Barnes-Jewish Hospital | Washington University Physicians
breakthroughs in patient care


Originally published Aug 2023

Photo courtesy of Augmedics
Photo by Ryan Moody


Imagine surgeons performing surgery with the assistance of augmented reality glasses. Or doing complex, minimally invasive procedures through an incision smaller than your fingernail. These aren’t some-day scenarios; they represent the latest advancements in spine surgeries, making these procedures more precise while causing less damage to surrounding healthy muscle and tissue.

For example, recent developments have made it possible for surgeons to use headsets that mirror ones used by military fighter jet pilots. This equipment offers the wearer access to augmented reality, or AR, and they are rapidly being adopted in operating rooms across the country, many for use in a growing number of spinal procedures.

Augmented-reality technology enables computer-generated images or information to be superimposed on top of a real-world image. In the operating room, that means a surgeon can look directly at their patient while also seeing a proportionally scaled CT image of the patient’s anatomy. As the surgeon moves or brings in instruments or implants, sophisticated navigation software keeps the CT image aligned over the view the surgeon has of the patient’s body.

“We have used other computer-aided navigation before, but they required the surgeon to look away from the patient to an adjacent monitor to view an image,” says Camilo Molina, MD, Washington University neurosurgeon at Barnes-Jewish Hospital. Molina helped develop the AR-guided technology and was among the team at Johns Hopkins University that performed the world’s first AR-guided spinal fusion surgery in 2020. “With eyes and navigation now in the same field of view,” Molina says, “we can see 2D images and 3D spinal anatomy together, which makes surgery more accurate.”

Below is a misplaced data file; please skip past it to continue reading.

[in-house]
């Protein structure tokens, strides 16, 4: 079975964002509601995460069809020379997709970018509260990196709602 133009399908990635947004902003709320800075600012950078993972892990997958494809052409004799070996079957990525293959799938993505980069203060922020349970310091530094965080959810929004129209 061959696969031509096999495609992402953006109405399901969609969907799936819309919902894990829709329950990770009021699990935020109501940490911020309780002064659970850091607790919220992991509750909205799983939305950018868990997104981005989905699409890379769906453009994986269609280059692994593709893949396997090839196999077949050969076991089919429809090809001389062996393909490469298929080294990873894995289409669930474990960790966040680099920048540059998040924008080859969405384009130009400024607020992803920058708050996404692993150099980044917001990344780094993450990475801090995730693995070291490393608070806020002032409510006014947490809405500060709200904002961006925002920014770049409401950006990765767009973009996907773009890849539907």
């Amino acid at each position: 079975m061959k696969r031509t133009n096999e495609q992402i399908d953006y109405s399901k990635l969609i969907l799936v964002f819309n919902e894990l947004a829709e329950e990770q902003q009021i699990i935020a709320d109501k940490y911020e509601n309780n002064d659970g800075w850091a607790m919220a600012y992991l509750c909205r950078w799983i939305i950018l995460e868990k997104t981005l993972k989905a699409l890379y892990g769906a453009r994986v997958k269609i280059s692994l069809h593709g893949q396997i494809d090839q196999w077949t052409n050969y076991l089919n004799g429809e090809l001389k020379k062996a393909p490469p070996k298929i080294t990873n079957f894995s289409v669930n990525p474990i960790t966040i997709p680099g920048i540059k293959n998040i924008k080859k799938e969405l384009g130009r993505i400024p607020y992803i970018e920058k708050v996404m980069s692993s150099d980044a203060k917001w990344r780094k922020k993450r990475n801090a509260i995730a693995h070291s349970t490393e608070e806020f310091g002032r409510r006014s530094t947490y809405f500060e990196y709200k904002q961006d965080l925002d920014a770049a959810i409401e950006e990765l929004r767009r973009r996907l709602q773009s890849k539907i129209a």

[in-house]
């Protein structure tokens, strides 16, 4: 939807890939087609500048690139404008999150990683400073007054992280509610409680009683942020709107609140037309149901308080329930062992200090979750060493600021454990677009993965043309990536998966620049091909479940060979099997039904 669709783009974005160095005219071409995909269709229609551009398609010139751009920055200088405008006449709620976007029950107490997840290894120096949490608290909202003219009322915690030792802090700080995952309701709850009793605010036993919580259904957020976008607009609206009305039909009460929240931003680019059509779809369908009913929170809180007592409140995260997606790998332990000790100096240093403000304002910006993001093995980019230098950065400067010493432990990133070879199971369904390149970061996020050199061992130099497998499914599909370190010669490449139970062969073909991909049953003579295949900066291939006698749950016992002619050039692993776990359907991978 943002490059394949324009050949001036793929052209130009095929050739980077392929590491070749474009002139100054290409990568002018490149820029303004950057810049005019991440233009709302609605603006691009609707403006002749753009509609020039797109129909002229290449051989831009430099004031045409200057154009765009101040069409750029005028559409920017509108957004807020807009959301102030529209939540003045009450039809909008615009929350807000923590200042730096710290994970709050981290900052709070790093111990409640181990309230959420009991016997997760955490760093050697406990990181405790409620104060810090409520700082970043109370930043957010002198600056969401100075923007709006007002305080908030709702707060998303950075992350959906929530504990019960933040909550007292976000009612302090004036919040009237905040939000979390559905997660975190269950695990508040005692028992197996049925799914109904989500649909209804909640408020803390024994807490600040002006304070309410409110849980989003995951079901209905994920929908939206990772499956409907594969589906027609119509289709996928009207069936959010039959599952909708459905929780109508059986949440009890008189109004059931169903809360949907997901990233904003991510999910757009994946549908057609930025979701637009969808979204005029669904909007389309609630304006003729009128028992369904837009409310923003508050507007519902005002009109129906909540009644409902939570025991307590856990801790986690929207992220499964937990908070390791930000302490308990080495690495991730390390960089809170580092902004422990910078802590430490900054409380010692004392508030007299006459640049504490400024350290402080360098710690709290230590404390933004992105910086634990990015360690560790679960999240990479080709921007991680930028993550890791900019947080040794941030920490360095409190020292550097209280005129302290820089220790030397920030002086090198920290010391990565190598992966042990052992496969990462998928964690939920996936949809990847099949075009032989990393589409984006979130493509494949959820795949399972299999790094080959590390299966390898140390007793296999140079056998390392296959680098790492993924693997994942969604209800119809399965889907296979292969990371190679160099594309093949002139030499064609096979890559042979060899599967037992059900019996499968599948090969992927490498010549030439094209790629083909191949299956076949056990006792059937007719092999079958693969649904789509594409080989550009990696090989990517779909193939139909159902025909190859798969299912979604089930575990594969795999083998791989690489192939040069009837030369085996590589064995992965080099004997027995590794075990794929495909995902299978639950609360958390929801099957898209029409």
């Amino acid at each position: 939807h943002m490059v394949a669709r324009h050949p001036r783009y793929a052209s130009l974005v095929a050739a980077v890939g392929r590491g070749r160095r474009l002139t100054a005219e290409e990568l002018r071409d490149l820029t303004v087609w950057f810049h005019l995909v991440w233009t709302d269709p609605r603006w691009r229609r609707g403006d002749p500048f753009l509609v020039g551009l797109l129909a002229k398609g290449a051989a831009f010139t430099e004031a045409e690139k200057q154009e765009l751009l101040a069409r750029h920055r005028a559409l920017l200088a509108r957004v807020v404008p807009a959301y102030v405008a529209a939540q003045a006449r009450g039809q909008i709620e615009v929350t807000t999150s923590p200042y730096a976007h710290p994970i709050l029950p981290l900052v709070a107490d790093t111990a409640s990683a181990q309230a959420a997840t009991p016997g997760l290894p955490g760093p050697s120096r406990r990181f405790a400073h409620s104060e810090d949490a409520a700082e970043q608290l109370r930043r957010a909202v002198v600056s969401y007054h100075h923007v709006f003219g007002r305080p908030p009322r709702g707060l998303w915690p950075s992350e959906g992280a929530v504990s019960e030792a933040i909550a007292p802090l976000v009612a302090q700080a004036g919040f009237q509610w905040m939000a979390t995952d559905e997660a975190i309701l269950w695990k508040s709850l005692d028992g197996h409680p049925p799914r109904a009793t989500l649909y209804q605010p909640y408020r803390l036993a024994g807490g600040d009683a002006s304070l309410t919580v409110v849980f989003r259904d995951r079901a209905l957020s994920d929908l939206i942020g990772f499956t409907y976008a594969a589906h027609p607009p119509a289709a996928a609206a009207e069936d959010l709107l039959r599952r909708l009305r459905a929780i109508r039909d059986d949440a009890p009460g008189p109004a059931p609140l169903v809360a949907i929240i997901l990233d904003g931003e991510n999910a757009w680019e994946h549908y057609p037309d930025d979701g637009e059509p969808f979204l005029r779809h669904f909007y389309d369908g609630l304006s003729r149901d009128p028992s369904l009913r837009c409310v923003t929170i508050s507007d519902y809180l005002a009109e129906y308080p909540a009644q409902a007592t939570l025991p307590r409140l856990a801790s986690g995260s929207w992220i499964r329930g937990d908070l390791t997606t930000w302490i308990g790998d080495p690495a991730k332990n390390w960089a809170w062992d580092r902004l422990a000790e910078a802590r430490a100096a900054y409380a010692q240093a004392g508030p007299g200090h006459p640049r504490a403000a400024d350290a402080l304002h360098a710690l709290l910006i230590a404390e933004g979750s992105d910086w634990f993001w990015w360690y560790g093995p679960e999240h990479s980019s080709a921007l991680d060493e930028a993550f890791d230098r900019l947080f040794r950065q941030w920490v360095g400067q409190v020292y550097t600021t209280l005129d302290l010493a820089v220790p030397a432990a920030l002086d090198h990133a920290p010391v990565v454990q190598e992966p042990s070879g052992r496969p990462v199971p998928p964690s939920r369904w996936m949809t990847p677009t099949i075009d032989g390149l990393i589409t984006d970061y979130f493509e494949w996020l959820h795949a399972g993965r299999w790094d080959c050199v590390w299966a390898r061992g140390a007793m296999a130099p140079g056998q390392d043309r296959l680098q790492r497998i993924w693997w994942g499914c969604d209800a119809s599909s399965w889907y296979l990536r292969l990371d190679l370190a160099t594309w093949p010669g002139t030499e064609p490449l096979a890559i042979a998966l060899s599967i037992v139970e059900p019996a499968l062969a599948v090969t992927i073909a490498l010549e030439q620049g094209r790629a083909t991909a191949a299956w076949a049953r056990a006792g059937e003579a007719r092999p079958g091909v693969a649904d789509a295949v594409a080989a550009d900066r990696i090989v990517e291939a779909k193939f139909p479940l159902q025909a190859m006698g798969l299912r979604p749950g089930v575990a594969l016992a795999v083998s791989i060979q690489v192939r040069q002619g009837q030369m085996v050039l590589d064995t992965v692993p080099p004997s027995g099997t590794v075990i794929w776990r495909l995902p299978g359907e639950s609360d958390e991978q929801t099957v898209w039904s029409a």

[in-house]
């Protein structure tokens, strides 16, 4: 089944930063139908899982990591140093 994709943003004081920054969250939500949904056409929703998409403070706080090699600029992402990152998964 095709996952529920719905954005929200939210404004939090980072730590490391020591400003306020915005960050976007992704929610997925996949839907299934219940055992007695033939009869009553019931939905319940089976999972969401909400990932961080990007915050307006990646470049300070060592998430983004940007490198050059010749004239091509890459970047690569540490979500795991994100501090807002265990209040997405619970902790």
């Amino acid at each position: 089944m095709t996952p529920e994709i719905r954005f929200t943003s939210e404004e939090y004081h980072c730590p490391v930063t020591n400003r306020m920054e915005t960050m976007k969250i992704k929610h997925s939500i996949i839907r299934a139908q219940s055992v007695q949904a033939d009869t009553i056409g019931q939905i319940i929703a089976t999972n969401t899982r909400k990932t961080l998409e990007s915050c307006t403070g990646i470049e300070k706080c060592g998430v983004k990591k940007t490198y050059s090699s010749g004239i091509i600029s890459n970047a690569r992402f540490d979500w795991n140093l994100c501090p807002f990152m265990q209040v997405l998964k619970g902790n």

The AR-guided technology, called the xvision Spine System, is FDA-approved for use in procedures along the entire spine and in the pelvis, including for the treatment of spinal tumors and degenerative disc diseases, as well as for intricate implantation of rods and screws to treat spinal deformities. In just the last three years, more than 3,000 AR-guided spinal procedures have been performed in the U.S. by both neurosurgeons and orthopedic spine specialists.

Molina expects that number to rise. “The learning curve for surgeons is short; the system quickly becomes comfortable to use, and fewer errors are made because of that,” he says. “The technology is not meant to replace traditional or even minimally invasive spine surgery; rather, it’s designed to complement other spine surgery techniques, acting as a strong tool that makes complex surgery in compact and protected places like the spine much safer and more precise.”

Ultra-minimally invasive surgery